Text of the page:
The Fix | Analysis
September 25, 2017 at 2:39 PM
Update: After this post went up, Trump began tweeting about Puerto Rico on Monday night, reflecting on the magnitude of the devastation. Interestingly, he argues that the U.S. territory was already in very bad shape -- apparently setting expectations for a long, arduous and politically fraught recovery process.
As Hurricane Maria destroyed much of Puerto Rico last week, The Washington Post-ABC News poll was in the field. The poll asked people what they thought of President Trump's responses to two other hurricanes, and Trump got strong marks: By a 2-to-1 margin, people gave him a rare (for him) thumbs-up on Hurricanes Harvey and Irma.
But as we're starting to see, Puerto Rico could be the biggest natural-disaster test of Trump's presidency, and Trump doesn't seem nearly as preoccupied with it as he was with the other two hurricanes. Maria seems to have found one of his blind spots, in fact. And that could turn out to be a very bad, and tragic, miscalculation.
As The Washington Post's Philip Bump notes, Trump spent the weekend tweeting about the NFL, while a promised visit to the U.S. commonwealth still hasn't materialized. Trump tweeted once about it last week and spoke with Puerto Rico Gov. Ricardo Rosselló, and the White House announced Monday that it was sending top officials to the island. Other than that, we haven't seen much.
Meanwhile, the devastation on the island of more than 3 million people is slowly coming into focus. Here's what The Post's Samantha Schmidt and Joel Achenbach wrote Sunday night in their must-read piece:
Four days after a major hurricane battered Puerto Rico, leaving the entire island in a communications and power blackout, regions outside San Juan remained disconnected from the rest of the island — and the world. Juncos, in a mountainous region southeast of the capital that was slammed with Maria's most powerful winds, remains isolated, alone, afraid.
For many residents, the challenge of accessing the essentials of modern life — gasoline, cash, food, water — began to sink in. And government officials had no answers for them. Estimates for the return of electricity and basic services will be measured not in days but in weeks and months. For those most vulnerable, far too long.
Many have been openly wondering when help will arrive, whether from local officials or from the federal government. The first thing some villagers ask when they see outsiders: "Are you FEMA?"
Puerto Rico Gov. Ricardo Rosselló is warning that his government needs broader assistance from the federal government, calling on the Pentagon especially to provide more aid for law enforcement and transportation. Rosselló said he's also worried that Congress will shortchange his island once the initial wave of emergency relief is gone.
"We still need some more help. This is clearly a critical disaster in Puerto Rico," he said Sunday night. "It can't be minimized and we can't start overlooking us now that the storm passed, because the danger lurks."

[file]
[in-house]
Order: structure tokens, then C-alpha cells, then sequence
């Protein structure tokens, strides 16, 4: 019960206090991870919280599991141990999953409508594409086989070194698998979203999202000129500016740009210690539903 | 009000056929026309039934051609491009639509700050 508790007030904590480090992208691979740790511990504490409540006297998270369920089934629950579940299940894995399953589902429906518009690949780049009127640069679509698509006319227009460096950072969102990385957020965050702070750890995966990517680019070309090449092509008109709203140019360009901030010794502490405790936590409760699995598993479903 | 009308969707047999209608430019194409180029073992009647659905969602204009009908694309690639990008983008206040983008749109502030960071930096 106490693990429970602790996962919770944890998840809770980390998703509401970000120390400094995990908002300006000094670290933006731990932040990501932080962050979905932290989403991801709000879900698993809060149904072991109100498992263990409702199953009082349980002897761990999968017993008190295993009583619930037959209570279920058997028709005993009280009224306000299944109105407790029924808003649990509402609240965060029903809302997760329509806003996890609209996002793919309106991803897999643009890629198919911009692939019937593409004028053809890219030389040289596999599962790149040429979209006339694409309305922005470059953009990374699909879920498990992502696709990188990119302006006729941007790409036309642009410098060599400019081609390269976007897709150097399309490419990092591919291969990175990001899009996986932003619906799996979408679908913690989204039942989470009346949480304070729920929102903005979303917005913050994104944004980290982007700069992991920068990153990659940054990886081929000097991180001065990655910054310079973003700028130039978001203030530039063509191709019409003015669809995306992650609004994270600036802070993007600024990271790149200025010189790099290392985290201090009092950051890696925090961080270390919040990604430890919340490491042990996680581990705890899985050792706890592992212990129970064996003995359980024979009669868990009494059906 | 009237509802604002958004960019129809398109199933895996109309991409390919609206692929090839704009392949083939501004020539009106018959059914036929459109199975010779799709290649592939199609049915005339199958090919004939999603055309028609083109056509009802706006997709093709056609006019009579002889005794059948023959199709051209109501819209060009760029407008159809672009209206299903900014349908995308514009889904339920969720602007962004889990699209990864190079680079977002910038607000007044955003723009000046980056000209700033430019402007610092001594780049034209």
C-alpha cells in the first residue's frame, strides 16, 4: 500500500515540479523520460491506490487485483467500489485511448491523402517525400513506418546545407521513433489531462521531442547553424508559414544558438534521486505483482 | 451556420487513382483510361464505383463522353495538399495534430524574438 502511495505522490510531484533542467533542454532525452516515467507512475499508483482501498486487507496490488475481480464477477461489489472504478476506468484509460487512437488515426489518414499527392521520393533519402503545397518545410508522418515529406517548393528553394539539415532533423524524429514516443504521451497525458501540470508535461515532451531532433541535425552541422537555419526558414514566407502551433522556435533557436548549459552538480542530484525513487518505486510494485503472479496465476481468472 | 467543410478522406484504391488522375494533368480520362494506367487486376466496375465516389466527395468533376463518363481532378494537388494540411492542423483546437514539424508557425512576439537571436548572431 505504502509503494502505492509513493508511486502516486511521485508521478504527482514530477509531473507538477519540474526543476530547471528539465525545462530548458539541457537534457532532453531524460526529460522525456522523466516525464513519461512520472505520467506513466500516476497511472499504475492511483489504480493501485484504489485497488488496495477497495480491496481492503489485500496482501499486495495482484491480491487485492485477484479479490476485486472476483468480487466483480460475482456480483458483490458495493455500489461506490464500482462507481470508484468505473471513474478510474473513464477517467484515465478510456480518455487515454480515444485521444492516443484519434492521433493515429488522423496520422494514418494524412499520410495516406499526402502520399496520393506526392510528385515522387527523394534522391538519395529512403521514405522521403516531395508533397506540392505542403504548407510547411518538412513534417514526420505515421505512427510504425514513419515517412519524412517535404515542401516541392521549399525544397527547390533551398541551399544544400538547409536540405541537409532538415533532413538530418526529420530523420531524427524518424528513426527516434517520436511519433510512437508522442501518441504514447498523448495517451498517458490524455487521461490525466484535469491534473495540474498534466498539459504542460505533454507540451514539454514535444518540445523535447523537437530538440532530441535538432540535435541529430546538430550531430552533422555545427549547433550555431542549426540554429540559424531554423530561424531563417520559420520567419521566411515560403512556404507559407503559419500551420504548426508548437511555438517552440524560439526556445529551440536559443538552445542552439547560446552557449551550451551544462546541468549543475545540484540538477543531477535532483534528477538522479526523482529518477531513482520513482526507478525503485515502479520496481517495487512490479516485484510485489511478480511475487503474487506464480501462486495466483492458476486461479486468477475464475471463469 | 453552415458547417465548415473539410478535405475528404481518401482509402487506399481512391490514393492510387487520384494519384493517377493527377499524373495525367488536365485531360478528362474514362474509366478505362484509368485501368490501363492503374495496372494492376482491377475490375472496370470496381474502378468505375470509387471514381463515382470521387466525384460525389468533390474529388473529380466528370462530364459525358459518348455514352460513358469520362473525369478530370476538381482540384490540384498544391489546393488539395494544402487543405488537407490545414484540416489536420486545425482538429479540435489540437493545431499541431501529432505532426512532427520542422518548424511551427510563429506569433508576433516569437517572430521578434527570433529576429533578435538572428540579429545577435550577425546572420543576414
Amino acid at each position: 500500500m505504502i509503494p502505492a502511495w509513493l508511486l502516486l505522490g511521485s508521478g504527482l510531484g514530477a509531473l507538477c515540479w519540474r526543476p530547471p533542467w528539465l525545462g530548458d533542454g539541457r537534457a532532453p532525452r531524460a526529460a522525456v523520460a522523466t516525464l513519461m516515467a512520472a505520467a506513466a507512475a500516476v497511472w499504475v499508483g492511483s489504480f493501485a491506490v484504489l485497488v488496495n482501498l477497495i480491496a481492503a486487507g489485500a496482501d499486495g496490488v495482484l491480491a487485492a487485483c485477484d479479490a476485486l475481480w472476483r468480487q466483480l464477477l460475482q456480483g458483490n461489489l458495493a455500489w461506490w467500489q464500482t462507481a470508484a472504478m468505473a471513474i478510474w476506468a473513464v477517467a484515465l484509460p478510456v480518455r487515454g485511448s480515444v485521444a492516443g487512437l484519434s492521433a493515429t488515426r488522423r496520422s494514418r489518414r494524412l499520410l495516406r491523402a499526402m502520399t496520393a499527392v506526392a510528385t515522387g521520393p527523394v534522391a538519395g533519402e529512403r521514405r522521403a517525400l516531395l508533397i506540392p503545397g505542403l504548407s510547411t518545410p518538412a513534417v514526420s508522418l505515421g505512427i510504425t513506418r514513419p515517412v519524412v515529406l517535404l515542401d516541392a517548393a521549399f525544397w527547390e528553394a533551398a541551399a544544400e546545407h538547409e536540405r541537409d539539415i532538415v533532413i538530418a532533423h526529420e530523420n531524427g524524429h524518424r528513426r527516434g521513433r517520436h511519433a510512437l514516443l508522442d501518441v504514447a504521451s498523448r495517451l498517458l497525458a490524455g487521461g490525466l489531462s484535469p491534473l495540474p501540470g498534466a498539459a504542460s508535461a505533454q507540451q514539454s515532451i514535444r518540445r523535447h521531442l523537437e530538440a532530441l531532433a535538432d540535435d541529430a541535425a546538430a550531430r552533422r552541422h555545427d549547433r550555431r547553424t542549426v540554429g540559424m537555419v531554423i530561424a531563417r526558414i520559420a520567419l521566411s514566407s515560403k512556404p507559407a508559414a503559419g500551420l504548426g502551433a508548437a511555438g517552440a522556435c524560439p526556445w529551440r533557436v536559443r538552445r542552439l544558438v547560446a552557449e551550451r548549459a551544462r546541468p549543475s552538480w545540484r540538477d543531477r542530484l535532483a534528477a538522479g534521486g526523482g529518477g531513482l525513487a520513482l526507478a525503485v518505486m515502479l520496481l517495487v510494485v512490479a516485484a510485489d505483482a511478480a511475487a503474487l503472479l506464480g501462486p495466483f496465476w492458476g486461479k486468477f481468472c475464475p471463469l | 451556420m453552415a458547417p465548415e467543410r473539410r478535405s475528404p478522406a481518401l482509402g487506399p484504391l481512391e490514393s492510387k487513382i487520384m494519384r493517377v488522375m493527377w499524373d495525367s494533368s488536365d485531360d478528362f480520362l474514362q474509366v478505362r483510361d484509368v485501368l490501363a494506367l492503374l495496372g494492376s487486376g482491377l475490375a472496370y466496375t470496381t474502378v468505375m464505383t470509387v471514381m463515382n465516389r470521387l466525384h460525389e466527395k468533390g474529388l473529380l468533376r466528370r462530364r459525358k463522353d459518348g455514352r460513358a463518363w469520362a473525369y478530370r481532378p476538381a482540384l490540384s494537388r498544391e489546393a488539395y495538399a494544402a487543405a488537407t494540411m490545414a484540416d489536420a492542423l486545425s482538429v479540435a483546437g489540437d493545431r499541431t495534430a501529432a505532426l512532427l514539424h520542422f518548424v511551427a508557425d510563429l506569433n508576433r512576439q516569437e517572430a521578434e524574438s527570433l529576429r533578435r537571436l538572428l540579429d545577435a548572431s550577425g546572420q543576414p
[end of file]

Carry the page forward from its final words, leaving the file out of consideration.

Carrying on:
As most news reports like this one will reinforce, this tragedy is playing out on U.S. soil. Puerto Rico is an American territory whose citizens carry U.S. passports. The fact that it's not a state may be part of the reason for the pretty muted response from the president — and the lack of wall-to-wall news coverage. If this same thing happened in Florida or the Gulf Coast, you can bet it would be different.
But another reason is that it's simply tough to know the full extent of the devastation and the challenges ahead at this point. As Schmidt and Achenbach wrote, the island still has no electricity, making communication difficult. Even its governor could speak to The Post only via a cellphone with spotty coverage. And if you can't communicate, you can't know how bad it is in far-flung areas. Five days later, we're still learning plenty.
A third reason for the tepid government response may be the fact that we've just had two hurricanes on the mainland that got huge attention and plenty of resources. A third hurricane in three weeks is going to be fighting for attention and resources regardless.
For all of these reasons, it's not hard to see Trump being slow to recognize the challenge his presidency now faces. Layer on top of that the fact that Puerto Rico is overwhelmingly Hispanic and that this situation could lead to lots and lots of displaced residents, and there are all kinds of thorny issues involved for a president with Trump's track record. There will be a watchful eye on everything he does, and given his lack of emphasis on the devastation so far, the criticism is already picking up.
We haven't seen a ton of it yet — likely because even would-be critics are still trying to sort through what Maria left in its wake — but make no mistake: This is a tragedy that any president would do well to be proactive about. By virtue of his passing grade on the previous two hurricanes and a host of other variables, it's possible Trump doesn't quite grasp that yet. But he should.